Friday, August 22, 2003
Whip Crack Away
When I was a lad in a Northern town, I collected what we then called "American Comics", and which I think we're now supposed to call graphic novels, or some similar silliness. I loved dropping round Mr McKenzie's newsagent every month to catch up on the latest goss from Gotham, or the mayhem down Metropolis way. Back then I never analysed Bruce's night-time adventures with his Dick, or the real reason muscle-Mary Clark kept saying no to Lois. Anyway, I identified much more with Catwoman - a loner, living outside the law, shy pussy-cat on first encounter, later a tiger who'll scratch your eyes out to get her own way.
Round about my thirteenth birthday, I decided to become a responsible adult and chuck out all six hundred or so of my Marvel and DC comics, saving just my half-complete collection of Superman's Girlfriend, Lois Lane (yes, you go figure…). Working out how much those discarded kiddie comics are worth today, it's something I regret every time the grown-up bills come in.
I tried to get back into comics in my mid-twenties and then in my mid-thirties when The Face insisted I should. Apart from the breath-taking Sandman (written by another blogging Brit and in a class of its own), I found most of them lacking any sense of humour and way too self-referential and post-modern (for which, read: a pile of pooey pants). Anyway, it wasn't the same. Dick had left Bruce, Clark finally got it on with Lois, and Wonder Woman hadn't been down and dirty with Cheetah for far too long. Where was the fun in that?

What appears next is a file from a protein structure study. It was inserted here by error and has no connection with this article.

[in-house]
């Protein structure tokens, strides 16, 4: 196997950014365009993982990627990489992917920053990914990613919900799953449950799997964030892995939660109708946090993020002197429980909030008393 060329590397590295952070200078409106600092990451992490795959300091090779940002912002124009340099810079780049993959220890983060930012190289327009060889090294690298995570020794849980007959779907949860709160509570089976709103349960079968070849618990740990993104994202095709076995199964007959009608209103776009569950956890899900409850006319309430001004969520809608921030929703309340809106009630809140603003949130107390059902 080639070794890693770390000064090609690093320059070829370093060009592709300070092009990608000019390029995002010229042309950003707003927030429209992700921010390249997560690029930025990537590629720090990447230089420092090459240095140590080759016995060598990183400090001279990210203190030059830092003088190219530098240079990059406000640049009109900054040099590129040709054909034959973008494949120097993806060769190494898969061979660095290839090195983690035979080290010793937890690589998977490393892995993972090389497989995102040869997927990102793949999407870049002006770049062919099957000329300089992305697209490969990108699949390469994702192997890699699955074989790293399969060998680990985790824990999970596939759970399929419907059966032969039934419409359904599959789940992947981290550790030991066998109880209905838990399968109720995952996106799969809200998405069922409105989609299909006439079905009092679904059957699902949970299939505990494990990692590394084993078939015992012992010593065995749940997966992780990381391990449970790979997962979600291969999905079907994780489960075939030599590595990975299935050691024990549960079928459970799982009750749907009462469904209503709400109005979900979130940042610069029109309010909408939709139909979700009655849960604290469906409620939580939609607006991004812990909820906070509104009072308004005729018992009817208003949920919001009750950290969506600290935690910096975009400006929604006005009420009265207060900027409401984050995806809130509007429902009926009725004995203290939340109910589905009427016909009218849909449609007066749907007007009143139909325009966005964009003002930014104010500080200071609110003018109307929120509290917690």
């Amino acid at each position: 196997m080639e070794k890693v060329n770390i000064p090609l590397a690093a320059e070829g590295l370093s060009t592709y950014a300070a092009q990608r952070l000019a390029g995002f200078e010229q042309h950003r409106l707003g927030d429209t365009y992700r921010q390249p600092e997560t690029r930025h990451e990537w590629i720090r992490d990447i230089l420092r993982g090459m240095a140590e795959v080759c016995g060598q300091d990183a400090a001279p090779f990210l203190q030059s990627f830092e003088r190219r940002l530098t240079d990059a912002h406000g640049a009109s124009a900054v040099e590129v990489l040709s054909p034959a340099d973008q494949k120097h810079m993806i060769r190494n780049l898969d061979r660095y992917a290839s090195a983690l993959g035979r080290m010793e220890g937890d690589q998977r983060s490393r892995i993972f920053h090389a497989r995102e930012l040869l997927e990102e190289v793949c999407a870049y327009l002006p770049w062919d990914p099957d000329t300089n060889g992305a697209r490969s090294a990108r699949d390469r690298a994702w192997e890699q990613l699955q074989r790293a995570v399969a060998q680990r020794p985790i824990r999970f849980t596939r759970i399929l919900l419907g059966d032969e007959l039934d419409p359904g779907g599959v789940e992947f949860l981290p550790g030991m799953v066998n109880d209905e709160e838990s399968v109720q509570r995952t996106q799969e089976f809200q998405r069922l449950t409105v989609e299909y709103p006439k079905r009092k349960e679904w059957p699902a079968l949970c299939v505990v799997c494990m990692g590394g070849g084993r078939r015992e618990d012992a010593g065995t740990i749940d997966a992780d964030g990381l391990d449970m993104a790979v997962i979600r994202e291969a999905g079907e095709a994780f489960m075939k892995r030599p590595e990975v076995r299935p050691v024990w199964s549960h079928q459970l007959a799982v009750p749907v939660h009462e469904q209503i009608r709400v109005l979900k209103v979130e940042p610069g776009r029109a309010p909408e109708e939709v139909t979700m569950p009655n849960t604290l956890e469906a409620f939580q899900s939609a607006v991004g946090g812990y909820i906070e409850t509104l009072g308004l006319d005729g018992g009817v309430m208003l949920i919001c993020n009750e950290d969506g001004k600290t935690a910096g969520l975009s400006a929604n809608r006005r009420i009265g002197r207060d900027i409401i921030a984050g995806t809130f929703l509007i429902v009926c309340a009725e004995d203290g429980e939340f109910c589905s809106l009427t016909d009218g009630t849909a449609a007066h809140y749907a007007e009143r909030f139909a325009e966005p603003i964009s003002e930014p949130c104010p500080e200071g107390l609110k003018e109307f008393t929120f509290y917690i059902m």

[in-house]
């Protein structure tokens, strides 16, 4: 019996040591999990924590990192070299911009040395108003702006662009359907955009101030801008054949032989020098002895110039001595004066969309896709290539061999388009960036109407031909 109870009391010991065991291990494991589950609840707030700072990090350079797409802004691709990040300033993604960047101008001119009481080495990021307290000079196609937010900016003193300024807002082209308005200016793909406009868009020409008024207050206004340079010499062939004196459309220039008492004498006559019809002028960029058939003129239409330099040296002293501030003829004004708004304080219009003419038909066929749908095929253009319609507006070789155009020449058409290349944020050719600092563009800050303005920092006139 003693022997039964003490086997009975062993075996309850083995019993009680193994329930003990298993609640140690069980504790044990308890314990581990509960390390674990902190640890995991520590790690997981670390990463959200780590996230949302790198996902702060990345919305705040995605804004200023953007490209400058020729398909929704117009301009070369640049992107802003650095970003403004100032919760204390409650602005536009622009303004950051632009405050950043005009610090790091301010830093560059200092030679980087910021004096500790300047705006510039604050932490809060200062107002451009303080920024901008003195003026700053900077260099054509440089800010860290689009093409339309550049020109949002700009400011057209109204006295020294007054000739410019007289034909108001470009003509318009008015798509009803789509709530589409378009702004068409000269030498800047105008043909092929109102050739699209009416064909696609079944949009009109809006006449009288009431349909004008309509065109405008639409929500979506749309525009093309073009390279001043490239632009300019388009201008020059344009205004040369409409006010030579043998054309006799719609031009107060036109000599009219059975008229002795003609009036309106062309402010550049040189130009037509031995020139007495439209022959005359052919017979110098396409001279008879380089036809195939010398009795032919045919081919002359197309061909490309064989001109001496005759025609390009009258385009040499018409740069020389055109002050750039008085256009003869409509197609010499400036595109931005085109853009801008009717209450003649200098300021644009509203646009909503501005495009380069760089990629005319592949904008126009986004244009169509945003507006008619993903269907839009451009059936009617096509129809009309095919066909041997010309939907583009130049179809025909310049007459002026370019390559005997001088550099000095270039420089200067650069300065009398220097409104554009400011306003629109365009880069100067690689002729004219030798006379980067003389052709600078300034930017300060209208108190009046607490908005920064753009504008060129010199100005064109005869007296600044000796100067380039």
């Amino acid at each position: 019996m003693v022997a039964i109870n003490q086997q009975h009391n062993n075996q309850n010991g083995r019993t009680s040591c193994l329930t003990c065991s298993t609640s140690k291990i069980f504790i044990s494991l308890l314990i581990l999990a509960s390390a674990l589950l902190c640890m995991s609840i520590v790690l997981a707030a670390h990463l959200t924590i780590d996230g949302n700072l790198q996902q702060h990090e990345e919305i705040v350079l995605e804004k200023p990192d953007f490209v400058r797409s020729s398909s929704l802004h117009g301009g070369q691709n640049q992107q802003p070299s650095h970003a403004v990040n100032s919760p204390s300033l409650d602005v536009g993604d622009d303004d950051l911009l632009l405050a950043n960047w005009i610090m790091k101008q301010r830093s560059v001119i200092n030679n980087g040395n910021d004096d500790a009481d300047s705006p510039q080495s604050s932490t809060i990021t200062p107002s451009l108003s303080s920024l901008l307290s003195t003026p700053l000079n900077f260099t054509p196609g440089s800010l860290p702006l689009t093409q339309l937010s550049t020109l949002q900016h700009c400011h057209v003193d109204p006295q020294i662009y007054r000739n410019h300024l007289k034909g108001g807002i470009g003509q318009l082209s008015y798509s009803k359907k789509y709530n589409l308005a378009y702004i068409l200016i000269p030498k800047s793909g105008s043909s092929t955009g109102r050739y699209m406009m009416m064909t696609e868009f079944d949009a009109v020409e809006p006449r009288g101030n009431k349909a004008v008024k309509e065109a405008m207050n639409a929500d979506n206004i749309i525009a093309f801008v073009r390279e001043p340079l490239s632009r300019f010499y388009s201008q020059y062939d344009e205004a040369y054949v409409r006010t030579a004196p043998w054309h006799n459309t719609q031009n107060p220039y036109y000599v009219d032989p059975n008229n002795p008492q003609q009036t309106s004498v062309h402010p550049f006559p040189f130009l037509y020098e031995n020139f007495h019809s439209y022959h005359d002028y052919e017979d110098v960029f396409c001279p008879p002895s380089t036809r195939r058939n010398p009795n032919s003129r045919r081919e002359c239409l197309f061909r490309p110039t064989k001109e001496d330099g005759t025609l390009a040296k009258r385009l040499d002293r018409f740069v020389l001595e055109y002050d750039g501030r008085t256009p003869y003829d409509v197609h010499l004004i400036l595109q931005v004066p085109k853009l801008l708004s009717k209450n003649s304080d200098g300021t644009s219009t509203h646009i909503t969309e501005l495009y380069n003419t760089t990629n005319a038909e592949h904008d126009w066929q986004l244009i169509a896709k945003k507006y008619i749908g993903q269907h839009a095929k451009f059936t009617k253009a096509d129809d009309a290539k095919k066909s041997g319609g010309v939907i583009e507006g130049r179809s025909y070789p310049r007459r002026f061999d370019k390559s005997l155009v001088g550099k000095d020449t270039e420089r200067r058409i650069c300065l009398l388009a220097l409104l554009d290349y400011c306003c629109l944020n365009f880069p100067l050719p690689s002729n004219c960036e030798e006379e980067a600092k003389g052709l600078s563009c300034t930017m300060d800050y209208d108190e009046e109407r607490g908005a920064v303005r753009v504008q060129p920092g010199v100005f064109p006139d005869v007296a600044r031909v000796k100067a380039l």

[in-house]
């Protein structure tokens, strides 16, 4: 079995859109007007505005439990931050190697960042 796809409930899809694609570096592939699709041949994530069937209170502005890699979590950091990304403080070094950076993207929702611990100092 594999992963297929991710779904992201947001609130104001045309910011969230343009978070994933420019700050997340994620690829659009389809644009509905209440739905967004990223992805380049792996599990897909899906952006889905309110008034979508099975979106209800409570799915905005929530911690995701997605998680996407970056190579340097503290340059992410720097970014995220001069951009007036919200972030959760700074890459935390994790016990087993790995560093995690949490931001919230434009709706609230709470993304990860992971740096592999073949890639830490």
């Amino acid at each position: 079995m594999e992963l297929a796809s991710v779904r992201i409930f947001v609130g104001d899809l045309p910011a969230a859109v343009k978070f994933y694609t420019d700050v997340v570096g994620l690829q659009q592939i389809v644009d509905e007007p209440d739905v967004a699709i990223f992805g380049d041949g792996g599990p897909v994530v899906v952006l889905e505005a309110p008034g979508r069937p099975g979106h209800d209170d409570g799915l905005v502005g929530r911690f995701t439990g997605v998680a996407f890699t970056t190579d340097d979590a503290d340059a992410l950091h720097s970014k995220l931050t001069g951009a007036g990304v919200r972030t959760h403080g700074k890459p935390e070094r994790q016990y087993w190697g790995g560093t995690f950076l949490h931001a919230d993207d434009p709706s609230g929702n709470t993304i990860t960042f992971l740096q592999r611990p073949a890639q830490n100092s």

And that's why last night's purchase of The Rawhide Kid, while hardly the greatest comic there's ever been, was well worth the ten-quid I paid for the collected edition. A cute mysterious loner, who moseys on down into a dead-end Western town, six-gun at the ready, and who's, er, awkward in the company of girls, it's got its tongue firmly placed in its dimpled and moisturised cheek, and is a welcome innuendo-drenched alternative to all those other butcher-than-thou X-Men and Justice Leagues.
Cowboys, the slap of leather, and a hero who doesn't let the bad guys mess up his hair. Just goes to prove what I suspected all along. Those super-heroes – they're all a load of nancy-boys at heart.